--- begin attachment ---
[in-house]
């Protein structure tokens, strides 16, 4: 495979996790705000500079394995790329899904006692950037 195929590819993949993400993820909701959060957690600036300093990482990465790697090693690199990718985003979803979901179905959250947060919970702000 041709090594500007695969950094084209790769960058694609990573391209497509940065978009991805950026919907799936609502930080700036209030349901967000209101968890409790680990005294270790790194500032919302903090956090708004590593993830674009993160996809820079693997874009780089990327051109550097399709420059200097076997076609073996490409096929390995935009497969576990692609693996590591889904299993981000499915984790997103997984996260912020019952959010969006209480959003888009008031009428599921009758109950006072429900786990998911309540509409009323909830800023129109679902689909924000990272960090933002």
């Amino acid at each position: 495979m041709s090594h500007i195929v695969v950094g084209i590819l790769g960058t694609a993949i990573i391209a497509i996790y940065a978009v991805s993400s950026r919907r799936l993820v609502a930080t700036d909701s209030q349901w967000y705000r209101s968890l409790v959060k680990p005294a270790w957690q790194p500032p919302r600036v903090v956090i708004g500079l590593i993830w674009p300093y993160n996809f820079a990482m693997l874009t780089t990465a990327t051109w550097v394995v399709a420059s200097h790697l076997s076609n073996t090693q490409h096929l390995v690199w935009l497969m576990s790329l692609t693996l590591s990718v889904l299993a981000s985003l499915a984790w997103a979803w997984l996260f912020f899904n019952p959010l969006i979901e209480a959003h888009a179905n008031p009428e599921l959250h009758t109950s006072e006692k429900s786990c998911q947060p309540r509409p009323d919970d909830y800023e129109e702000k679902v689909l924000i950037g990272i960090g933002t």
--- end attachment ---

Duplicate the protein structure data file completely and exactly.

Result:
[in-house]
């Protein structure tokens, strides 16, 4: 495979996790705000500079394995790329899904006692950037 195929590819993949993400993820909701959060957690600036300093990482990465790697090693690199990718985003979803979901179905959250947060919970702000 041709090594500007695969950094084209790769960058694609990573391209497509940065978009991805950026919907799936609502930080700036209030349901967000209101968890409790680990005294270790790194500032919302903090956090708004590593993830674009993160996809820079693997874009780089990327051109550097399709420059200097076997076609073996490409096929390995935009497969576990692609693996590591889904299993981000499915984790997103997984996260912020019952959010969006209480959003888009008031009428599921009758109950006072429900786990998911309540509409009323909830800023129109679902689909924000990272960090933002």
């Amino acid at each position: 495979m041709s090594h500007i195929v695969v950094g084209i590819l790769g960058t694609a993949i990573i391209a497509i996790y940065a978009v991805s993400s950026r919907r799936l993820v609502a930080t700036d909701s209030q349901w967000y705000r209101s968890l409790v959060k680990p005294a270790w957690q790194p500032p919302r600036v903090v956090i708004g500079l590593i993830w674009p300093y993160n996809f820079a990482m693997l874009t780089t990465a990327t051109w550097v394995v399709a420059s200097h790697l076997s076609n073996t090693q490409h096929l390995v690199w935009l497969m576990s790329l692609t693996l590591s990718v889904l299993a981000s985003l499915a984790w997103a979803w997984l996260f912020f899904n019952p959010l969006i979901e209480a959003h888009a179905n008031p009428e599921l959250h009758t109950s006072e006692k429900s786990c998911q947060p309540r509409p009323d919970d909830y800023e129109e702000k679902v689909l924000i950037g990272i960090g933002t």